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About Tunanorth

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  1. Ha-Ha, Tony you are absolutely correct! I just got done working the "Fred Hall Show" in San Diego, and one of the more common questions was how to get even more freespool out of this model which is very popular there.
  2. Notable; as I mentioned, over on that west coast-oriented site, and directly underneath your most recent post [inside the New At Fred Hall thread] there are several black Torques shown for sale at that same tackle shop in Oceanside.
  3. To clarify, the US-made spinners are the Torque II and "Z" series. In addition to the "U.S. Senators", the 12/0 and 14/0 "regular" Senators are also made in Philly.
  4. When the black color was discontinued several years ago, the retail price dropped substantially. A relatively large number of black Torques sold in a very short time, with some people purchasing multiple units just based on price. Almost everybody who got one liked it a lot, and the perceived demand is mostly anglers hoping to add to their arsenal with matching pieces. There is a lot of Internet sleuthing going on for them, but they are specifically looking for them at those greatly marked-down prices. *Craigen, since you are on the west coast, "ground zero" for BST on black Torque star drags is that O'side tackle shop on Pacific Coast Highway, just south of Vista Way. Sorry, links are not allowed here.
  5. Fathom FTH25NLDLH [single speed], and FTH25NLD2LH [2-speed] both available now.
  6. One small tip when doing casting practice. Its certainly better to practice "on the water", but if that is not possible, be sure to carry a spray bottle of water to wet down your line thoroughly before each and every heave.
  7. In the current PENN catalogue, the 113H2SP [special purpose] is designed specifically for wire line trolling.
  8. Its 9:45 PM here in California, which means its well past Midnight where you all [and Tony] are, and a weekend to boot. It so happens I am taking a [short] break from prepping for a 6-day San Diego long-range trip onboard the Shogun, heading for Guadalupe Island. I am sure that Tony will chime in on Monday; I'll send him a note to take a look here.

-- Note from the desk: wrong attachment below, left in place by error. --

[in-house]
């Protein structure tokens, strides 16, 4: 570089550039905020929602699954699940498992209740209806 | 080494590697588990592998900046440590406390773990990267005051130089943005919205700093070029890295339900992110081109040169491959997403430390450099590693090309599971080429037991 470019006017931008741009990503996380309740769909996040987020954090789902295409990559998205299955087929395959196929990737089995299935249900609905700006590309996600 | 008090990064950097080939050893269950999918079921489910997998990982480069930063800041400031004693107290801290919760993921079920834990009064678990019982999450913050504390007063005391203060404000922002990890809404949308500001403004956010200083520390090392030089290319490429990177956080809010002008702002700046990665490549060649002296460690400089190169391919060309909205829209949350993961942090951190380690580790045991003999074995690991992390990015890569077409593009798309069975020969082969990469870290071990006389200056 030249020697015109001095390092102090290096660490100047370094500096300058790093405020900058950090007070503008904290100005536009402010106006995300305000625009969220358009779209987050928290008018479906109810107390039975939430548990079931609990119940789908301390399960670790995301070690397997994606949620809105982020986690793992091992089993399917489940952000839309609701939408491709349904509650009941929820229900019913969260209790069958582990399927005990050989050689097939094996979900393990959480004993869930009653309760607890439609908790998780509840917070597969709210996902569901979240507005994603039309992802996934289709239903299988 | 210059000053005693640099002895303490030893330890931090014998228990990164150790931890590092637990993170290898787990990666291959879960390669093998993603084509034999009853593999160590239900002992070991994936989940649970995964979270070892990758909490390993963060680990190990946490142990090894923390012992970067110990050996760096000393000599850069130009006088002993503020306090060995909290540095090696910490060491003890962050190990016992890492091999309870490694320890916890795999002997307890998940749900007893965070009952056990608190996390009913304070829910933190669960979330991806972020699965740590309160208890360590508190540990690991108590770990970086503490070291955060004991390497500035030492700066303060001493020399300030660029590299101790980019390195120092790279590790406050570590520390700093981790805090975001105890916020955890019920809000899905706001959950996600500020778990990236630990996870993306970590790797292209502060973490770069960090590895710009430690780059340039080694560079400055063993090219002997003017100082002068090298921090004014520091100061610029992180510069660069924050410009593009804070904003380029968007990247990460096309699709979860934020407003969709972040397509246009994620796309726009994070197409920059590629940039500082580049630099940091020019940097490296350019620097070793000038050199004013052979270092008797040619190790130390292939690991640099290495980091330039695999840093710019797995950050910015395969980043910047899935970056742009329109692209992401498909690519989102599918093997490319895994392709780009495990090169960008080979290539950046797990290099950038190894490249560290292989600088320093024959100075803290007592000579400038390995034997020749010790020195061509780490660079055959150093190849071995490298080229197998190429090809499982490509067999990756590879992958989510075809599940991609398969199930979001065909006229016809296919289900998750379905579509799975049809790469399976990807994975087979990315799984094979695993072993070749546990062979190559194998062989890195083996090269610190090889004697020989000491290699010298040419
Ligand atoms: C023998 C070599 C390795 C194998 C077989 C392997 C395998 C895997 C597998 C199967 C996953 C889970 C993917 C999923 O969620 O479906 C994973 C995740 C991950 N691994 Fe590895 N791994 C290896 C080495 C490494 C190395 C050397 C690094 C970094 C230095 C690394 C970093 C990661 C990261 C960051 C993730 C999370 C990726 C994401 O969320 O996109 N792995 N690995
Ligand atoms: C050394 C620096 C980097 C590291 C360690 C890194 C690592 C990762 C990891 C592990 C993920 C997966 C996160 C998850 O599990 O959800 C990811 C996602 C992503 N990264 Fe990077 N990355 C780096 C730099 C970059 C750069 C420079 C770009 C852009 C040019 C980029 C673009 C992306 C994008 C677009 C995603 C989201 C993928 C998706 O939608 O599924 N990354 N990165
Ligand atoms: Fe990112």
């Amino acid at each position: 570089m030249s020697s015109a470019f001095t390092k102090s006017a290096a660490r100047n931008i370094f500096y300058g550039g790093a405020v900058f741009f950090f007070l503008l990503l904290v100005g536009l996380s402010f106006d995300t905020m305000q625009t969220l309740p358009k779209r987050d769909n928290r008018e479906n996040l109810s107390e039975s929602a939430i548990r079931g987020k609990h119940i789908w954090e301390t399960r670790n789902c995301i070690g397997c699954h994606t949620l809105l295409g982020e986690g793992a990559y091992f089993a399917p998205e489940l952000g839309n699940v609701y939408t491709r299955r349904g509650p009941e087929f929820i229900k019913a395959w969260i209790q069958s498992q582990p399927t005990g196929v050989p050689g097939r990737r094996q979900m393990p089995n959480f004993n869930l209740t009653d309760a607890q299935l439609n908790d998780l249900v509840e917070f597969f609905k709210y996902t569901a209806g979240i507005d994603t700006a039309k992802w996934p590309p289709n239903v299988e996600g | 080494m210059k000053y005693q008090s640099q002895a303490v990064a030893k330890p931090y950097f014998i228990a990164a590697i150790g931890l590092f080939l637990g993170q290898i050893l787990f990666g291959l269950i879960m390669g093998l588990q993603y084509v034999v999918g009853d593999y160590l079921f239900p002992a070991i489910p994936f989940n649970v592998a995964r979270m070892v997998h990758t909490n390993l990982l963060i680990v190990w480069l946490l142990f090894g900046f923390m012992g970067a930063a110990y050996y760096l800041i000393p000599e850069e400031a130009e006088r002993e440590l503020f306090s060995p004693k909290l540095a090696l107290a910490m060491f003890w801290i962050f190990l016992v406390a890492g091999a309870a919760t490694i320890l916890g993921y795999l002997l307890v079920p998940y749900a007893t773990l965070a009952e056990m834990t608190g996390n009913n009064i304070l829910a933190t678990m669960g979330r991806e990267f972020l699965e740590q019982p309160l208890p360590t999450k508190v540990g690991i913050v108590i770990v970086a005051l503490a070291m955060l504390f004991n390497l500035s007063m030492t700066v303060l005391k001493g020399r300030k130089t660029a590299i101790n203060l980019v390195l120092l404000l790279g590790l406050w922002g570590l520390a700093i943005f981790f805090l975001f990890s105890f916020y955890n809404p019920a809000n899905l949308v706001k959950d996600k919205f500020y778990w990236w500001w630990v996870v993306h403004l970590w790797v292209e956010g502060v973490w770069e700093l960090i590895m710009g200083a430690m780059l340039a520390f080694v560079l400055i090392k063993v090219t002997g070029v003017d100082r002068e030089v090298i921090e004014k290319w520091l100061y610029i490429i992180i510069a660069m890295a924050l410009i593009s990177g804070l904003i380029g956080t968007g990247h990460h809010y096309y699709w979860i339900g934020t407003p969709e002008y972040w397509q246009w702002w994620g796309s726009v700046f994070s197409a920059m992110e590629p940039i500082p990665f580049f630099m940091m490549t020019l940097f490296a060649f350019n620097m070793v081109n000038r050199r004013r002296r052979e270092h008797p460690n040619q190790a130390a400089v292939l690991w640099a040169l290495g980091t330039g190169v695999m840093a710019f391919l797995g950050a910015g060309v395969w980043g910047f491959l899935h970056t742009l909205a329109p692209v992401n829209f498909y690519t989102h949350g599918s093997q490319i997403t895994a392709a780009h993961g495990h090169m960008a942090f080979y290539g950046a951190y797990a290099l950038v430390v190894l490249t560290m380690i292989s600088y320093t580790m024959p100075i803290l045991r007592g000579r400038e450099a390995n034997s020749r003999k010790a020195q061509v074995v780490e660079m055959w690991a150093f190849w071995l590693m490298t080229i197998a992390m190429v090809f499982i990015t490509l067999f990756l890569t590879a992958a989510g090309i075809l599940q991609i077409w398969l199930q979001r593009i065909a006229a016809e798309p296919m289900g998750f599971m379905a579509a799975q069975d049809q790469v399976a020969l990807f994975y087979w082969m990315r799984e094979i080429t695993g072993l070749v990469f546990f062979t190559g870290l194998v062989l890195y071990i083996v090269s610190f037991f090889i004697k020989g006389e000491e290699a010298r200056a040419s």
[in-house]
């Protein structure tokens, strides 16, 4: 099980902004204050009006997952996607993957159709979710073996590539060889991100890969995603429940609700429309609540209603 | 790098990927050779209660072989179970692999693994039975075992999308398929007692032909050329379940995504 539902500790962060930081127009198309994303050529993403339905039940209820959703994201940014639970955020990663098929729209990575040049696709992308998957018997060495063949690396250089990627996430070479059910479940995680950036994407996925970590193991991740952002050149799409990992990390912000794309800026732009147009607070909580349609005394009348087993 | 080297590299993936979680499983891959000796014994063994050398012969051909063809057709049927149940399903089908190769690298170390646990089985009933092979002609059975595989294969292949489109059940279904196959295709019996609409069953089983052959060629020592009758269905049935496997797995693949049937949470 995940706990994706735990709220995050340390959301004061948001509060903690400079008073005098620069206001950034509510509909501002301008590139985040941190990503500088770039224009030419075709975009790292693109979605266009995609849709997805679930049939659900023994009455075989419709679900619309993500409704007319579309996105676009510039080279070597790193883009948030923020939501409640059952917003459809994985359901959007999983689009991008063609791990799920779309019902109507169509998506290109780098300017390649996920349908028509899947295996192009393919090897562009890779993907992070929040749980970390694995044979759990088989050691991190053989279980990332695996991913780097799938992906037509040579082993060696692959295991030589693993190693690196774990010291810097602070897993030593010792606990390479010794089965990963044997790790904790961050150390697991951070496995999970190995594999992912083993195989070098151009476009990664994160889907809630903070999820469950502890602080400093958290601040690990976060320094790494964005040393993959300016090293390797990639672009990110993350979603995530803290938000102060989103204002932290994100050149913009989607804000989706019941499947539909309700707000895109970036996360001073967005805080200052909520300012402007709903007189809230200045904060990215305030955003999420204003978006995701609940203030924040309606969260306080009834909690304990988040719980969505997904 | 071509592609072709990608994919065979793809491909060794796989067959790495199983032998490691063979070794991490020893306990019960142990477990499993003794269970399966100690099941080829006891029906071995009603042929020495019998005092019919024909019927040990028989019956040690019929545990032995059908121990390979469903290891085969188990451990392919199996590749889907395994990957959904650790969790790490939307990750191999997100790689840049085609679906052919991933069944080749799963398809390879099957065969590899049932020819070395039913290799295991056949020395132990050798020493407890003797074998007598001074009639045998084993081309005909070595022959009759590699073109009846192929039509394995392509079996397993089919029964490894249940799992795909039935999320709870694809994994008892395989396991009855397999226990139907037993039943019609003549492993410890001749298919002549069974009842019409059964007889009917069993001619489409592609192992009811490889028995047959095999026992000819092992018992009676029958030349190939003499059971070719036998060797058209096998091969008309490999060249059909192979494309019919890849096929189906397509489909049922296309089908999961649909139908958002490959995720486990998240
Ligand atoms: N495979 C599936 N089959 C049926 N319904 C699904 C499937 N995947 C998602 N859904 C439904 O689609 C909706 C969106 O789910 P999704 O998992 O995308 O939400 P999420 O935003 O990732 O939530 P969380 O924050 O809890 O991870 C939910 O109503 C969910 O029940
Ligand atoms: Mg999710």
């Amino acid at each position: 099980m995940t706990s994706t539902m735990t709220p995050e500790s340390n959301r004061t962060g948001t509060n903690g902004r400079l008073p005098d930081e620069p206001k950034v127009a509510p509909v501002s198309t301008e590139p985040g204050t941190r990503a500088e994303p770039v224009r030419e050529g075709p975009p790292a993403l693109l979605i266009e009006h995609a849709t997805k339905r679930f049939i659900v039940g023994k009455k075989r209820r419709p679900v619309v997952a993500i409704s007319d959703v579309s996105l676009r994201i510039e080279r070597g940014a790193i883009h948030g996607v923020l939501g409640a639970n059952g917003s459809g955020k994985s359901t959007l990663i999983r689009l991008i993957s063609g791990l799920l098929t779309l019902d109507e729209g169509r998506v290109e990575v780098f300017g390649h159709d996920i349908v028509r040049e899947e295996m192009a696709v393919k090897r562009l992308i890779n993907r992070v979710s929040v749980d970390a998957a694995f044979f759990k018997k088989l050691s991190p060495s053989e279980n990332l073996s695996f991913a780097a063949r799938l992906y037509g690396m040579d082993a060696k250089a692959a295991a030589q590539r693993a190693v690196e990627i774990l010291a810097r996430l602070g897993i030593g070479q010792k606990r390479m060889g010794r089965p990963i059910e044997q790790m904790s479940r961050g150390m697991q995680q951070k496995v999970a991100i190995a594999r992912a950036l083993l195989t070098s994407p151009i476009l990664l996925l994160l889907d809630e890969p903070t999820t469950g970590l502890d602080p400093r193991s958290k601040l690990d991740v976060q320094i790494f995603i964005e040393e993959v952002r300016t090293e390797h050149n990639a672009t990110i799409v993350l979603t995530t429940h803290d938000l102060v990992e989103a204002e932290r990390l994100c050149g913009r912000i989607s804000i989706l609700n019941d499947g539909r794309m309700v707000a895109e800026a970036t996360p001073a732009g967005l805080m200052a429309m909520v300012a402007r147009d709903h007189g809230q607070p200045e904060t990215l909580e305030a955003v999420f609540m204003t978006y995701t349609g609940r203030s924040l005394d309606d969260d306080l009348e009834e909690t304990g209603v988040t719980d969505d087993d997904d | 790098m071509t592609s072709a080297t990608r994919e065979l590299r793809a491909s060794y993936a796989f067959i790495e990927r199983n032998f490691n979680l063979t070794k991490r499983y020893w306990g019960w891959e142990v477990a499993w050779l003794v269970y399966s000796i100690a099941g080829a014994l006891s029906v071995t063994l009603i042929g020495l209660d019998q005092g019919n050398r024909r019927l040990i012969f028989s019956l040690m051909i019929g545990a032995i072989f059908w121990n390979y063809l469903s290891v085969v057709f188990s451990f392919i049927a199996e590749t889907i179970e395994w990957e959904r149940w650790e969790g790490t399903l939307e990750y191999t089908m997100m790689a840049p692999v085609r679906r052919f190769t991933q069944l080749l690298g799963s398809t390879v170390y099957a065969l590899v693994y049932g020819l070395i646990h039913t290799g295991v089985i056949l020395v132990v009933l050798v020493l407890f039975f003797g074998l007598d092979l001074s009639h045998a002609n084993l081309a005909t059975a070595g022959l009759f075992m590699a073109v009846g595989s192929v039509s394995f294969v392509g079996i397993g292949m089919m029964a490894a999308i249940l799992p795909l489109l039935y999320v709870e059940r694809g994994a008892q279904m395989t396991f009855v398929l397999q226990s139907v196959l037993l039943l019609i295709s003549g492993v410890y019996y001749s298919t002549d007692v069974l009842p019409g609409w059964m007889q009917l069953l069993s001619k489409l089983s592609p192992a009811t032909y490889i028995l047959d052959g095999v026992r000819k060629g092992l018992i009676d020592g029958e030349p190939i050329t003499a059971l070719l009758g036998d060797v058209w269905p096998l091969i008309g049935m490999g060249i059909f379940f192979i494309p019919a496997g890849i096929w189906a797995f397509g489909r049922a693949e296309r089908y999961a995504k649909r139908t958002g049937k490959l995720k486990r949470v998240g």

9. Almost a disadvantage to have "prescription strength". With the 12.5 size, you have total dose flexibility that you can gauge pretty easily if you are sensitive to just "how sick" you get under varying sea conditions. Taking two of the 12.5 size is equal to one Bonine [how many gr. in the prescription strength?]. The 12.5 are also very inexpensive.
  10. Lucky angler Kevin Curtis [lower left] landed this massive 360.4 pound "Super Cow" yellowfin tuna aboard the Intrepid out of San Diego, on the new PENN International 16VISX reel
  11. Unless its a state thing, Meclizene is non-prescription. At least in California it is. You can buy it in 12.5 or 25 mg dosage; pretty inexpensive if you buy the generic. Bonine is just the 25 mg with some flavoring added to make it more chewable. I like the 12.5, because I can take a light dose and not get too drowsy, but if the seas come up, I can take another one, or even two.
  12. Wes from Ken's Custom Reels in Oceanside, CA bested this beautiful 140 pound yellowfin tuna on his PENN International 16VISX while fishing at Guadalupe Island. American Angler crewman Rocco [R] does the heavy lifting.
  13. Sounds like you are in Hawaii, there are several devices sold in tackle shops there to solve the problem of landing really big fish that are down at the bottom of a cliff.
  14. Hi Joe, First let me say that I don't have a 10500, so have only used one a handful of times. However, I have fished off piers quite a bit, mostly with 6500-7500 size reels [including Spinfishers]. With those reel sizes, any fish bigger than 3-4 pounds or so is handlined up through the 20-30 feet of air, and bigger fish of 10 pounds or more call for a hoop-net or pier gaff. Although the 10500 is a beefy reel, it is a relatively fast 42 Inches-per-turn, meaning cranking dead weight straight up into the air will be something of a challenge. With fish under 10 pounds off piers [cliffs may not permit this motion], in some cases you can reach your rod over the railing and point it straight down at the fish, then crank the fish a foot or two out of the water, and then in a sweeping motion, swing the fish up and over the rail [takes a bit of practice], but simply holding the rod normally and cranking the fish right up would probably be extremely difficult even with a big reel like yours.